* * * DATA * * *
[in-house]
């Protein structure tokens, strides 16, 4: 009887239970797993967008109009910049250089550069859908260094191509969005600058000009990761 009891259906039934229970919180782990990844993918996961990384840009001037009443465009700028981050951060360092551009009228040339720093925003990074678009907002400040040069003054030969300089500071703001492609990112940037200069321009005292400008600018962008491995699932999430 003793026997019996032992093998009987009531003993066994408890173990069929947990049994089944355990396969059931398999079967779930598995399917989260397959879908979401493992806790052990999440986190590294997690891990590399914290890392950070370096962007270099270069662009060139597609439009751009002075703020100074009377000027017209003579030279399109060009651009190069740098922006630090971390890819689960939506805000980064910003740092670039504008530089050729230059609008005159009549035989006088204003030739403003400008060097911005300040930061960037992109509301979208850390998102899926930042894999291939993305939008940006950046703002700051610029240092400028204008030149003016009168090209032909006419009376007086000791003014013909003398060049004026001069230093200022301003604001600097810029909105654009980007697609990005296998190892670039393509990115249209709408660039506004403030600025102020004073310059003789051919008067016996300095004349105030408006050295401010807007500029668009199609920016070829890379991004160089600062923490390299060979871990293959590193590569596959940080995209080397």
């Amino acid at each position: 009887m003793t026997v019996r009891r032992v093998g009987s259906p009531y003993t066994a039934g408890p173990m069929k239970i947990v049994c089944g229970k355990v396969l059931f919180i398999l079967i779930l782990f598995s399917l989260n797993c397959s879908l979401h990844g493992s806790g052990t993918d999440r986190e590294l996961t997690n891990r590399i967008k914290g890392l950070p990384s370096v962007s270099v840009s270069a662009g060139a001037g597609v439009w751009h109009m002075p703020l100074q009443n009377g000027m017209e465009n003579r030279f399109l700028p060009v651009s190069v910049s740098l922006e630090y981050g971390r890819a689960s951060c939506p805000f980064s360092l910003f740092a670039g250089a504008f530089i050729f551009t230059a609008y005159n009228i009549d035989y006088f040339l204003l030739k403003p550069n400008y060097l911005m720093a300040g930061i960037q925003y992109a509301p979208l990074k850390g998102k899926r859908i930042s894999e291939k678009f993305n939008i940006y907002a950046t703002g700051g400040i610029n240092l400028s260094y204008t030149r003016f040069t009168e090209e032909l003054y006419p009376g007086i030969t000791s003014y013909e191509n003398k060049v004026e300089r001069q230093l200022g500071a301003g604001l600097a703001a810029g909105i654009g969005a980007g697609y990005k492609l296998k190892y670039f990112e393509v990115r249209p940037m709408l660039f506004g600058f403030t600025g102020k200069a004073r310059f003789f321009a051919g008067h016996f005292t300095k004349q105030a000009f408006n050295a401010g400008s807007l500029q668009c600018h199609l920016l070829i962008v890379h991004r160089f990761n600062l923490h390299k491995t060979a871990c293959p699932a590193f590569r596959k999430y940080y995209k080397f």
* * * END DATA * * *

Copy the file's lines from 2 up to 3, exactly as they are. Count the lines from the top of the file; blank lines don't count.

């Protein structure tokens, strides 16, 4: 009887239970797993967008109009910049250089550069859908260094191509969005600058000009990761 009891259906039934229970919180782990990844993918996961990384840009001037009443465009700028981050951060360092551009009228040339720093925003990074678009907002400040040069003054030969300089500071703001492609990112940037200069321009005292400008600018962008491995699932999430 003793026997019996032992093998009987009531003993066994408890173990069929947990049994089944355990396969059931398999079967779930598995399917989260397959879908979401493992806790052990999440986190590294997690891990590399914290890392950070370096962007270099270069662009060139597609439009751009002075703020100074009377000027017209003579030279399109060009651009190069740098922006630090971390890819689960939506805000980064910003740092670039504008530089050729230059609008005159009549035989006088204003030739403003400008060097911005300040930061960037992109509301979208850390998102899926930042894999291939993305939008940006950046703002700051610029240092400028204008030149003016009168090209032909006419009376007086000791003014013909003398060049004026001069230093200022301003604001600097810029909105654009980007697609990005296998190892670039393509990115249209709408660039506004403030600025102020004073310059003789051919008067016996300095004349105030408006050295401010807007500029668009199609920016070829890379991004160089600062923490390299060979871990293959590193590569596959940080995209080397």
């Amino acid at each position: 009887m003793t026997v019996r009891r032992v093998g009987s259906p009531y003993t066994a039934g408890p173990m069929k239970i947990v049994c089944g229970k355990v396969l059931f919180i398999l079967i779930l782990f598995s399917l989260n797993c397959s879908l979401h990844g493992s806790g052990t993918d999440r986190e590294l996961t997690n891990r590399i967008k914290g890392l950070p990384s370096v962007s270099v840009s270069a662009g060139a001037g597609v439009w751009h109009m002075p703020l100074q009443n009377g000027m017209e465009n003579r030279f399109l700028p060009v651009s190069v910049s740098l922006e630090y981050g971390r890819a689960s951060c939506p805000f980064s360092l910003f740092a670039g250089a504008f530089i050729f551009t230059a609008y005159n009228i009549d035989y006088f040339l204003l030739k403003p550069n400008y060097l911005m720093a300040g930061i960037q925003y992109a509301p979208l990074k850390g998102k899926r859908i930042s894999e291939k678009f993305n939008i940006y907002a950046t703002g700051g400040i610029n240092l400028s260094y204008t030149r003016f040069t009168e090209e032909l003054y006419p009376g007086i030969t000791s003014y013909e191509n003398k060049v004026e300089r001069q230093l200022g500071a301003g604001l600097a703001a810029g909105i654009g969005a980007g697609y990005k492609l296998k190892y670039f990112e393509v990115r249209p940037m709408l660039f506004g600058f403030t600025g102020k200069a004073r310059f003789f321009a051919g008067h016996f005292t300095k004349q105030a000009f408006n050295a401010g400008s807007l500029q668009c600018h199609l920016l070829i962008v890379h991004r160089f990761n600062l923490h390299k491995t060979a871990c293959p699932a590193f590569r596959k999430y940080y995209k080397f």